• Words and Actions: Senior management should take every opportunity to communicate its commitment to ethical conduct within their companies and industry. This communication needs to be two-way, and needs to be reinforced by actions, especially relating to non-compliance.
  • Knowing what’s going on and make better use of your data: Accessing the right data to monitor activity and identify risks is easier said than done. However, exploiting data from across your business for compliance purposes can deliver benefits to a wider range of stakeholders.
  • Be proactive in tackling issues: It will almost always be a more painful experience if others identify wrongdoing before you do.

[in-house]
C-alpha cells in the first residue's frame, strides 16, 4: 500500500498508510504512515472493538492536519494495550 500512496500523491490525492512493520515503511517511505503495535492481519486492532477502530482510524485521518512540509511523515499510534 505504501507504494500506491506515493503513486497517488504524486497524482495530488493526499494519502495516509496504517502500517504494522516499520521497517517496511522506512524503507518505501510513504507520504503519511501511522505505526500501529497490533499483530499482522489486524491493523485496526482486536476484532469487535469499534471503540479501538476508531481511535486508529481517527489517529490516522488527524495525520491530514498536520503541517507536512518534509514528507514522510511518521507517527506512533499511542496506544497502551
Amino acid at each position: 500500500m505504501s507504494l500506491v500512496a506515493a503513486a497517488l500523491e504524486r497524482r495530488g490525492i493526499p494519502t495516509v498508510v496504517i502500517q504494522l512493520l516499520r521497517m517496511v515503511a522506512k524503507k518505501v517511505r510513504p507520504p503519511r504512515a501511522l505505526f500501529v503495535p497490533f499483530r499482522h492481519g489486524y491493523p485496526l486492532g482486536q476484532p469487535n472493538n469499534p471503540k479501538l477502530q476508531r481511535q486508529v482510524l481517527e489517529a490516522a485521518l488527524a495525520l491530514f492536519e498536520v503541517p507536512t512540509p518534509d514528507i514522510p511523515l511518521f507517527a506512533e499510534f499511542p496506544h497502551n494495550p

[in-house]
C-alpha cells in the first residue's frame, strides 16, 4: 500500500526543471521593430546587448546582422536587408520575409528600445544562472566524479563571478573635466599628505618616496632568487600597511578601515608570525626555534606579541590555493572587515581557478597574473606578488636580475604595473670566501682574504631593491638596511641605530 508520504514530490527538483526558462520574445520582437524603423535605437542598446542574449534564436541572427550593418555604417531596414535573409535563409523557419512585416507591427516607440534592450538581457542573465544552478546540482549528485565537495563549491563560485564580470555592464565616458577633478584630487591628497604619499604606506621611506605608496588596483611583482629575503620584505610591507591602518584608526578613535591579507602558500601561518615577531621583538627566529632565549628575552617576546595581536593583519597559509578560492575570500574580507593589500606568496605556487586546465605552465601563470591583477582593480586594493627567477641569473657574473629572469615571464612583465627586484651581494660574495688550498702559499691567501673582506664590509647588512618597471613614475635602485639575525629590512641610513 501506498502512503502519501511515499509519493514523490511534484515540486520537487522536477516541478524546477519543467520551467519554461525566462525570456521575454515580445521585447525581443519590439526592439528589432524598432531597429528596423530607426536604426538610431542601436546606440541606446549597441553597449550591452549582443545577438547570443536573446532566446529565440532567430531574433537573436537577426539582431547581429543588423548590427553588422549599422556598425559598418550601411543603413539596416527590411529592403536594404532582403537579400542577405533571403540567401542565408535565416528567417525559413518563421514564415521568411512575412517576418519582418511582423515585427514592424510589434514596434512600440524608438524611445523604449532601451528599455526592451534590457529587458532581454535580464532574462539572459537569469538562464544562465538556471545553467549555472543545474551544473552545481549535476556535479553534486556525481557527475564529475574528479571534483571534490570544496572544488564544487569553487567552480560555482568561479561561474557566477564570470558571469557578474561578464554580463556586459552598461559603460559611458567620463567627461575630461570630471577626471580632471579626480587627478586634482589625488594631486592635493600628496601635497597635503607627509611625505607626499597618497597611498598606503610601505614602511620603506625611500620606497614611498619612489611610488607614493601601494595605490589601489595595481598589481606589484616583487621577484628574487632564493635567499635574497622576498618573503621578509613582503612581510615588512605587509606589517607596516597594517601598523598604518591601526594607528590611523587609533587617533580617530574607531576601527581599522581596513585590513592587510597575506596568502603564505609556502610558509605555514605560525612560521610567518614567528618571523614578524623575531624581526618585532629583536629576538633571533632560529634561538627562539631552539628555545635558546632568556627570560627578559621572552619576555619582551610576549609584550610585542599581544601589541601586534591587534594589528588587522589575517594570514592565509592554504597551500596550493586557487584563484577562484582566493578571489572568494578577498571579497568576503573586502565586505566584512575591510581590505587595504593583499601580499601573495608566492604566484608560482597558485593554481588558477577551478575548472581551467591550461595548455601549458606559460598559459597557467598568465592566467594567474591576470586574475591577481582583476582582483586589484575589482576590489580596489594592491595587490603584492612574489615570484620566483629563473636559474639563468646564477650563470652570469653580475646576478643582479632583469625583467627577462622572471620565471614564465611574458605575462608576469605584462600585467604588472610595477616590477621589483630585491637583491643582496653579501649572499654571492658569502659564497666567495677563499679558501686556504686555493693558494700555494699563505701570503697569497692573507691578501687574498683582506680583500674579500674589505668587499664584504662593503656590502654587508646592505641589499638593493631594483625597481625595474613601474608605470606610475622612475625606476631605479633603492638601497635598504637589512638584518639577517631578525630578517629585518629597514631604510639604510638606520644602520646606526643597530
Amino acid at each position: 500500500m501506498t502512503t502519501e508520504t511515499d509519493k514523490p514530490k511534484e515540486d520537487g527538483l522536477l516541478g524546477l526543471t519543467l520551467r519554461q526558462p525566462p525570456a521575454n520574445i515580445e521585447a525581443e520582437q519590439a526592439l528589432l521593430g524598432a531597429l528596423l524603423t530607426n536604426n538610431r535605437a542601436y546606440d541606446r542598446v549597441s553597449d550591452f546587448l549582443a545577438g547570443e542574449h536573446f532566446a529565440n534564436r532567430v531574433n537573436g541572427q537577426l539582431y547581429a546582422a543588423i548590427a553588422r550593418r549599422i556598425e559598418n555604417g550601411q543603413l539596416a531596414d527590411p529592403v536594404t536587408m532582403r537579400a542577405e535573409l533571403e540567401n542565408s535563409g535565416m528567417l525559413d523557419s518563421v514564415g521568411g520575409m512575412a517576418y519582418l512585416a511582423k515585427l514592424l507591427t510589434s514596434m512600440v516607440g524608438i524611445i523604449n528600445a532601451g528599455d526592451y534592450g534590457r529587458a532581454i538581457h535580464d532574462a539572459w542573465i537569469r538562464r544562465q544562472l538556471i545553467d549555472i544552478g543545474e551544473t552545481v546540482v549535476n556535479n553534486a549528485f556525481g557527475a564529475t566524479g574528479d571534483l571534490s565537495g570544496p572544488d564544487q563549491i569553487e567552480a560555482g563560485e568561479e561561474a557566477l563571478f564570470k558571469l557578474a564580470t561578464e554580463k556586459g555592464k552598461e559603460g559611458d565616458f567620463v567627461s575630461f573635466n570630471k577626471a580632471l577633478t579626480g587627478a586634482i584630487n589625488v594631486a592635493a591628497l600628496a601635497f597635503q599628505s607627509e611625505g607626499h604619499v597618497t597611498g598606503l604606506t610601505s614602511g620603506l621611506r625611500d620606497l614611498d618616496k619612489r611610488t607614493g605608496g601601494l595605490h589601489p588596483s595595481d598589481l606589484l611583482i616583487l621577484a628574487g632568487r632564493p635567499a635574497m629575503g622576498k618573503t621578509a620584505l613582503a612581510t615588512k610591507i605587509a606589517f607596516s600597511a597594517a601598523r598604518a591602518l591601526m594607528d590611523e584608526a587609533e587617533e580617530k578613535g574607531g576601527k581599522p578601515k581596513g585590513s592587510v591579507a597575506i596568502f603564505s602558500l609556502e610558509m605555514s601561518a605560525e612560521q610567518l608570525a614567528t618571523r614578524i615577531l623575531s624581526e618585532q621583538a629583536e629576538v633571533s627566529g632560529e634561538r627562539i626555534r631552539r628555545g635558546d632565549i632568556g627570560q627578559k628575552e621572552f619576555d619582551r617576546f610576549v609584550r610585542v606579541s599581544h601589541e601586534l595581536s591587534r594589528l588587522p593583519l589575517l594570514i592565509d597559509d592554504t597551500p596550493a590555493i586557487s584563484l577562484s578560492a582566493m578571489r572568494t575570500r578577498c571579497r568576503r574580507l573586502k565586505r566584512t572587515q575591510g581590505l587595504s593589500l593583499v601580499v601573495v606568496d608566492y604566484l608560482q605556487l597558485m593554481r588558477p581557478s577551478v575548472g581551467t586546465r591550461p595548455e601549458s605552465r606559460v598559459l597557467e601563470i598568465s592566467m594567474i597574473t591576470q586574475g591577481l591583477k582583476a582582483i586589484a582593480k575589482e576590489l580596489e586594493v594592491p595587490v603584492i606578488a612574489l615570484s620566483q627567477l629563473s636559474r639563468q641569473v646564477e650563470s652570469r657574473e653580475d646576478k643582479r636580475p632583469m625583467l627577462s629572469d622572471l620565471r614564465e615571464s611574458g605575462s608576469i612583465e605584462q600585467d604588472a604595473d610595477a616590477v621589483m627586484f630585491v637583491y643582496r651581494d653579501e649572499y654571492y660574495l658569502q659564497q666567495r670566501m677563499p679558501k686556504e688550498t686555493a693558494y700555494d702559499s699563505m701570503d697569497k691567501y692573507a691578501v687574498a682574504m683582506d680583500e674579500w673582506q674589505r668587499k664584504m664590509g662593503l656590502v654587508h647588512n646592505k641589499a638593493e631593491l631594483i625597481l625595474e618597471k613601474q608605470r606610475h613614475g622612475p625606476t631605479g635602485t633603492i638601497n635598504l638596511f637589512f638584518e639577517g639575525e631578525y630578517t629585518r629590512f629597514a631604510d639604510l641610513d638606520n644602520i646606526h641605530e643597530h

Fenton concluded, “Compared to other sectors and previous years survey reports, the results show that organisations have responded over the years and are doing more to focus on compliance and the behaviours of their staff – but there is still a huge gap. Growth can be achieved while appropriately managing risk of fraud and corruption so it is critical that senior management sustain a high level of engagement with the key issues facing them. Effective compliance is not a barrier to growth, it is a requirement for continued, and sustained success.”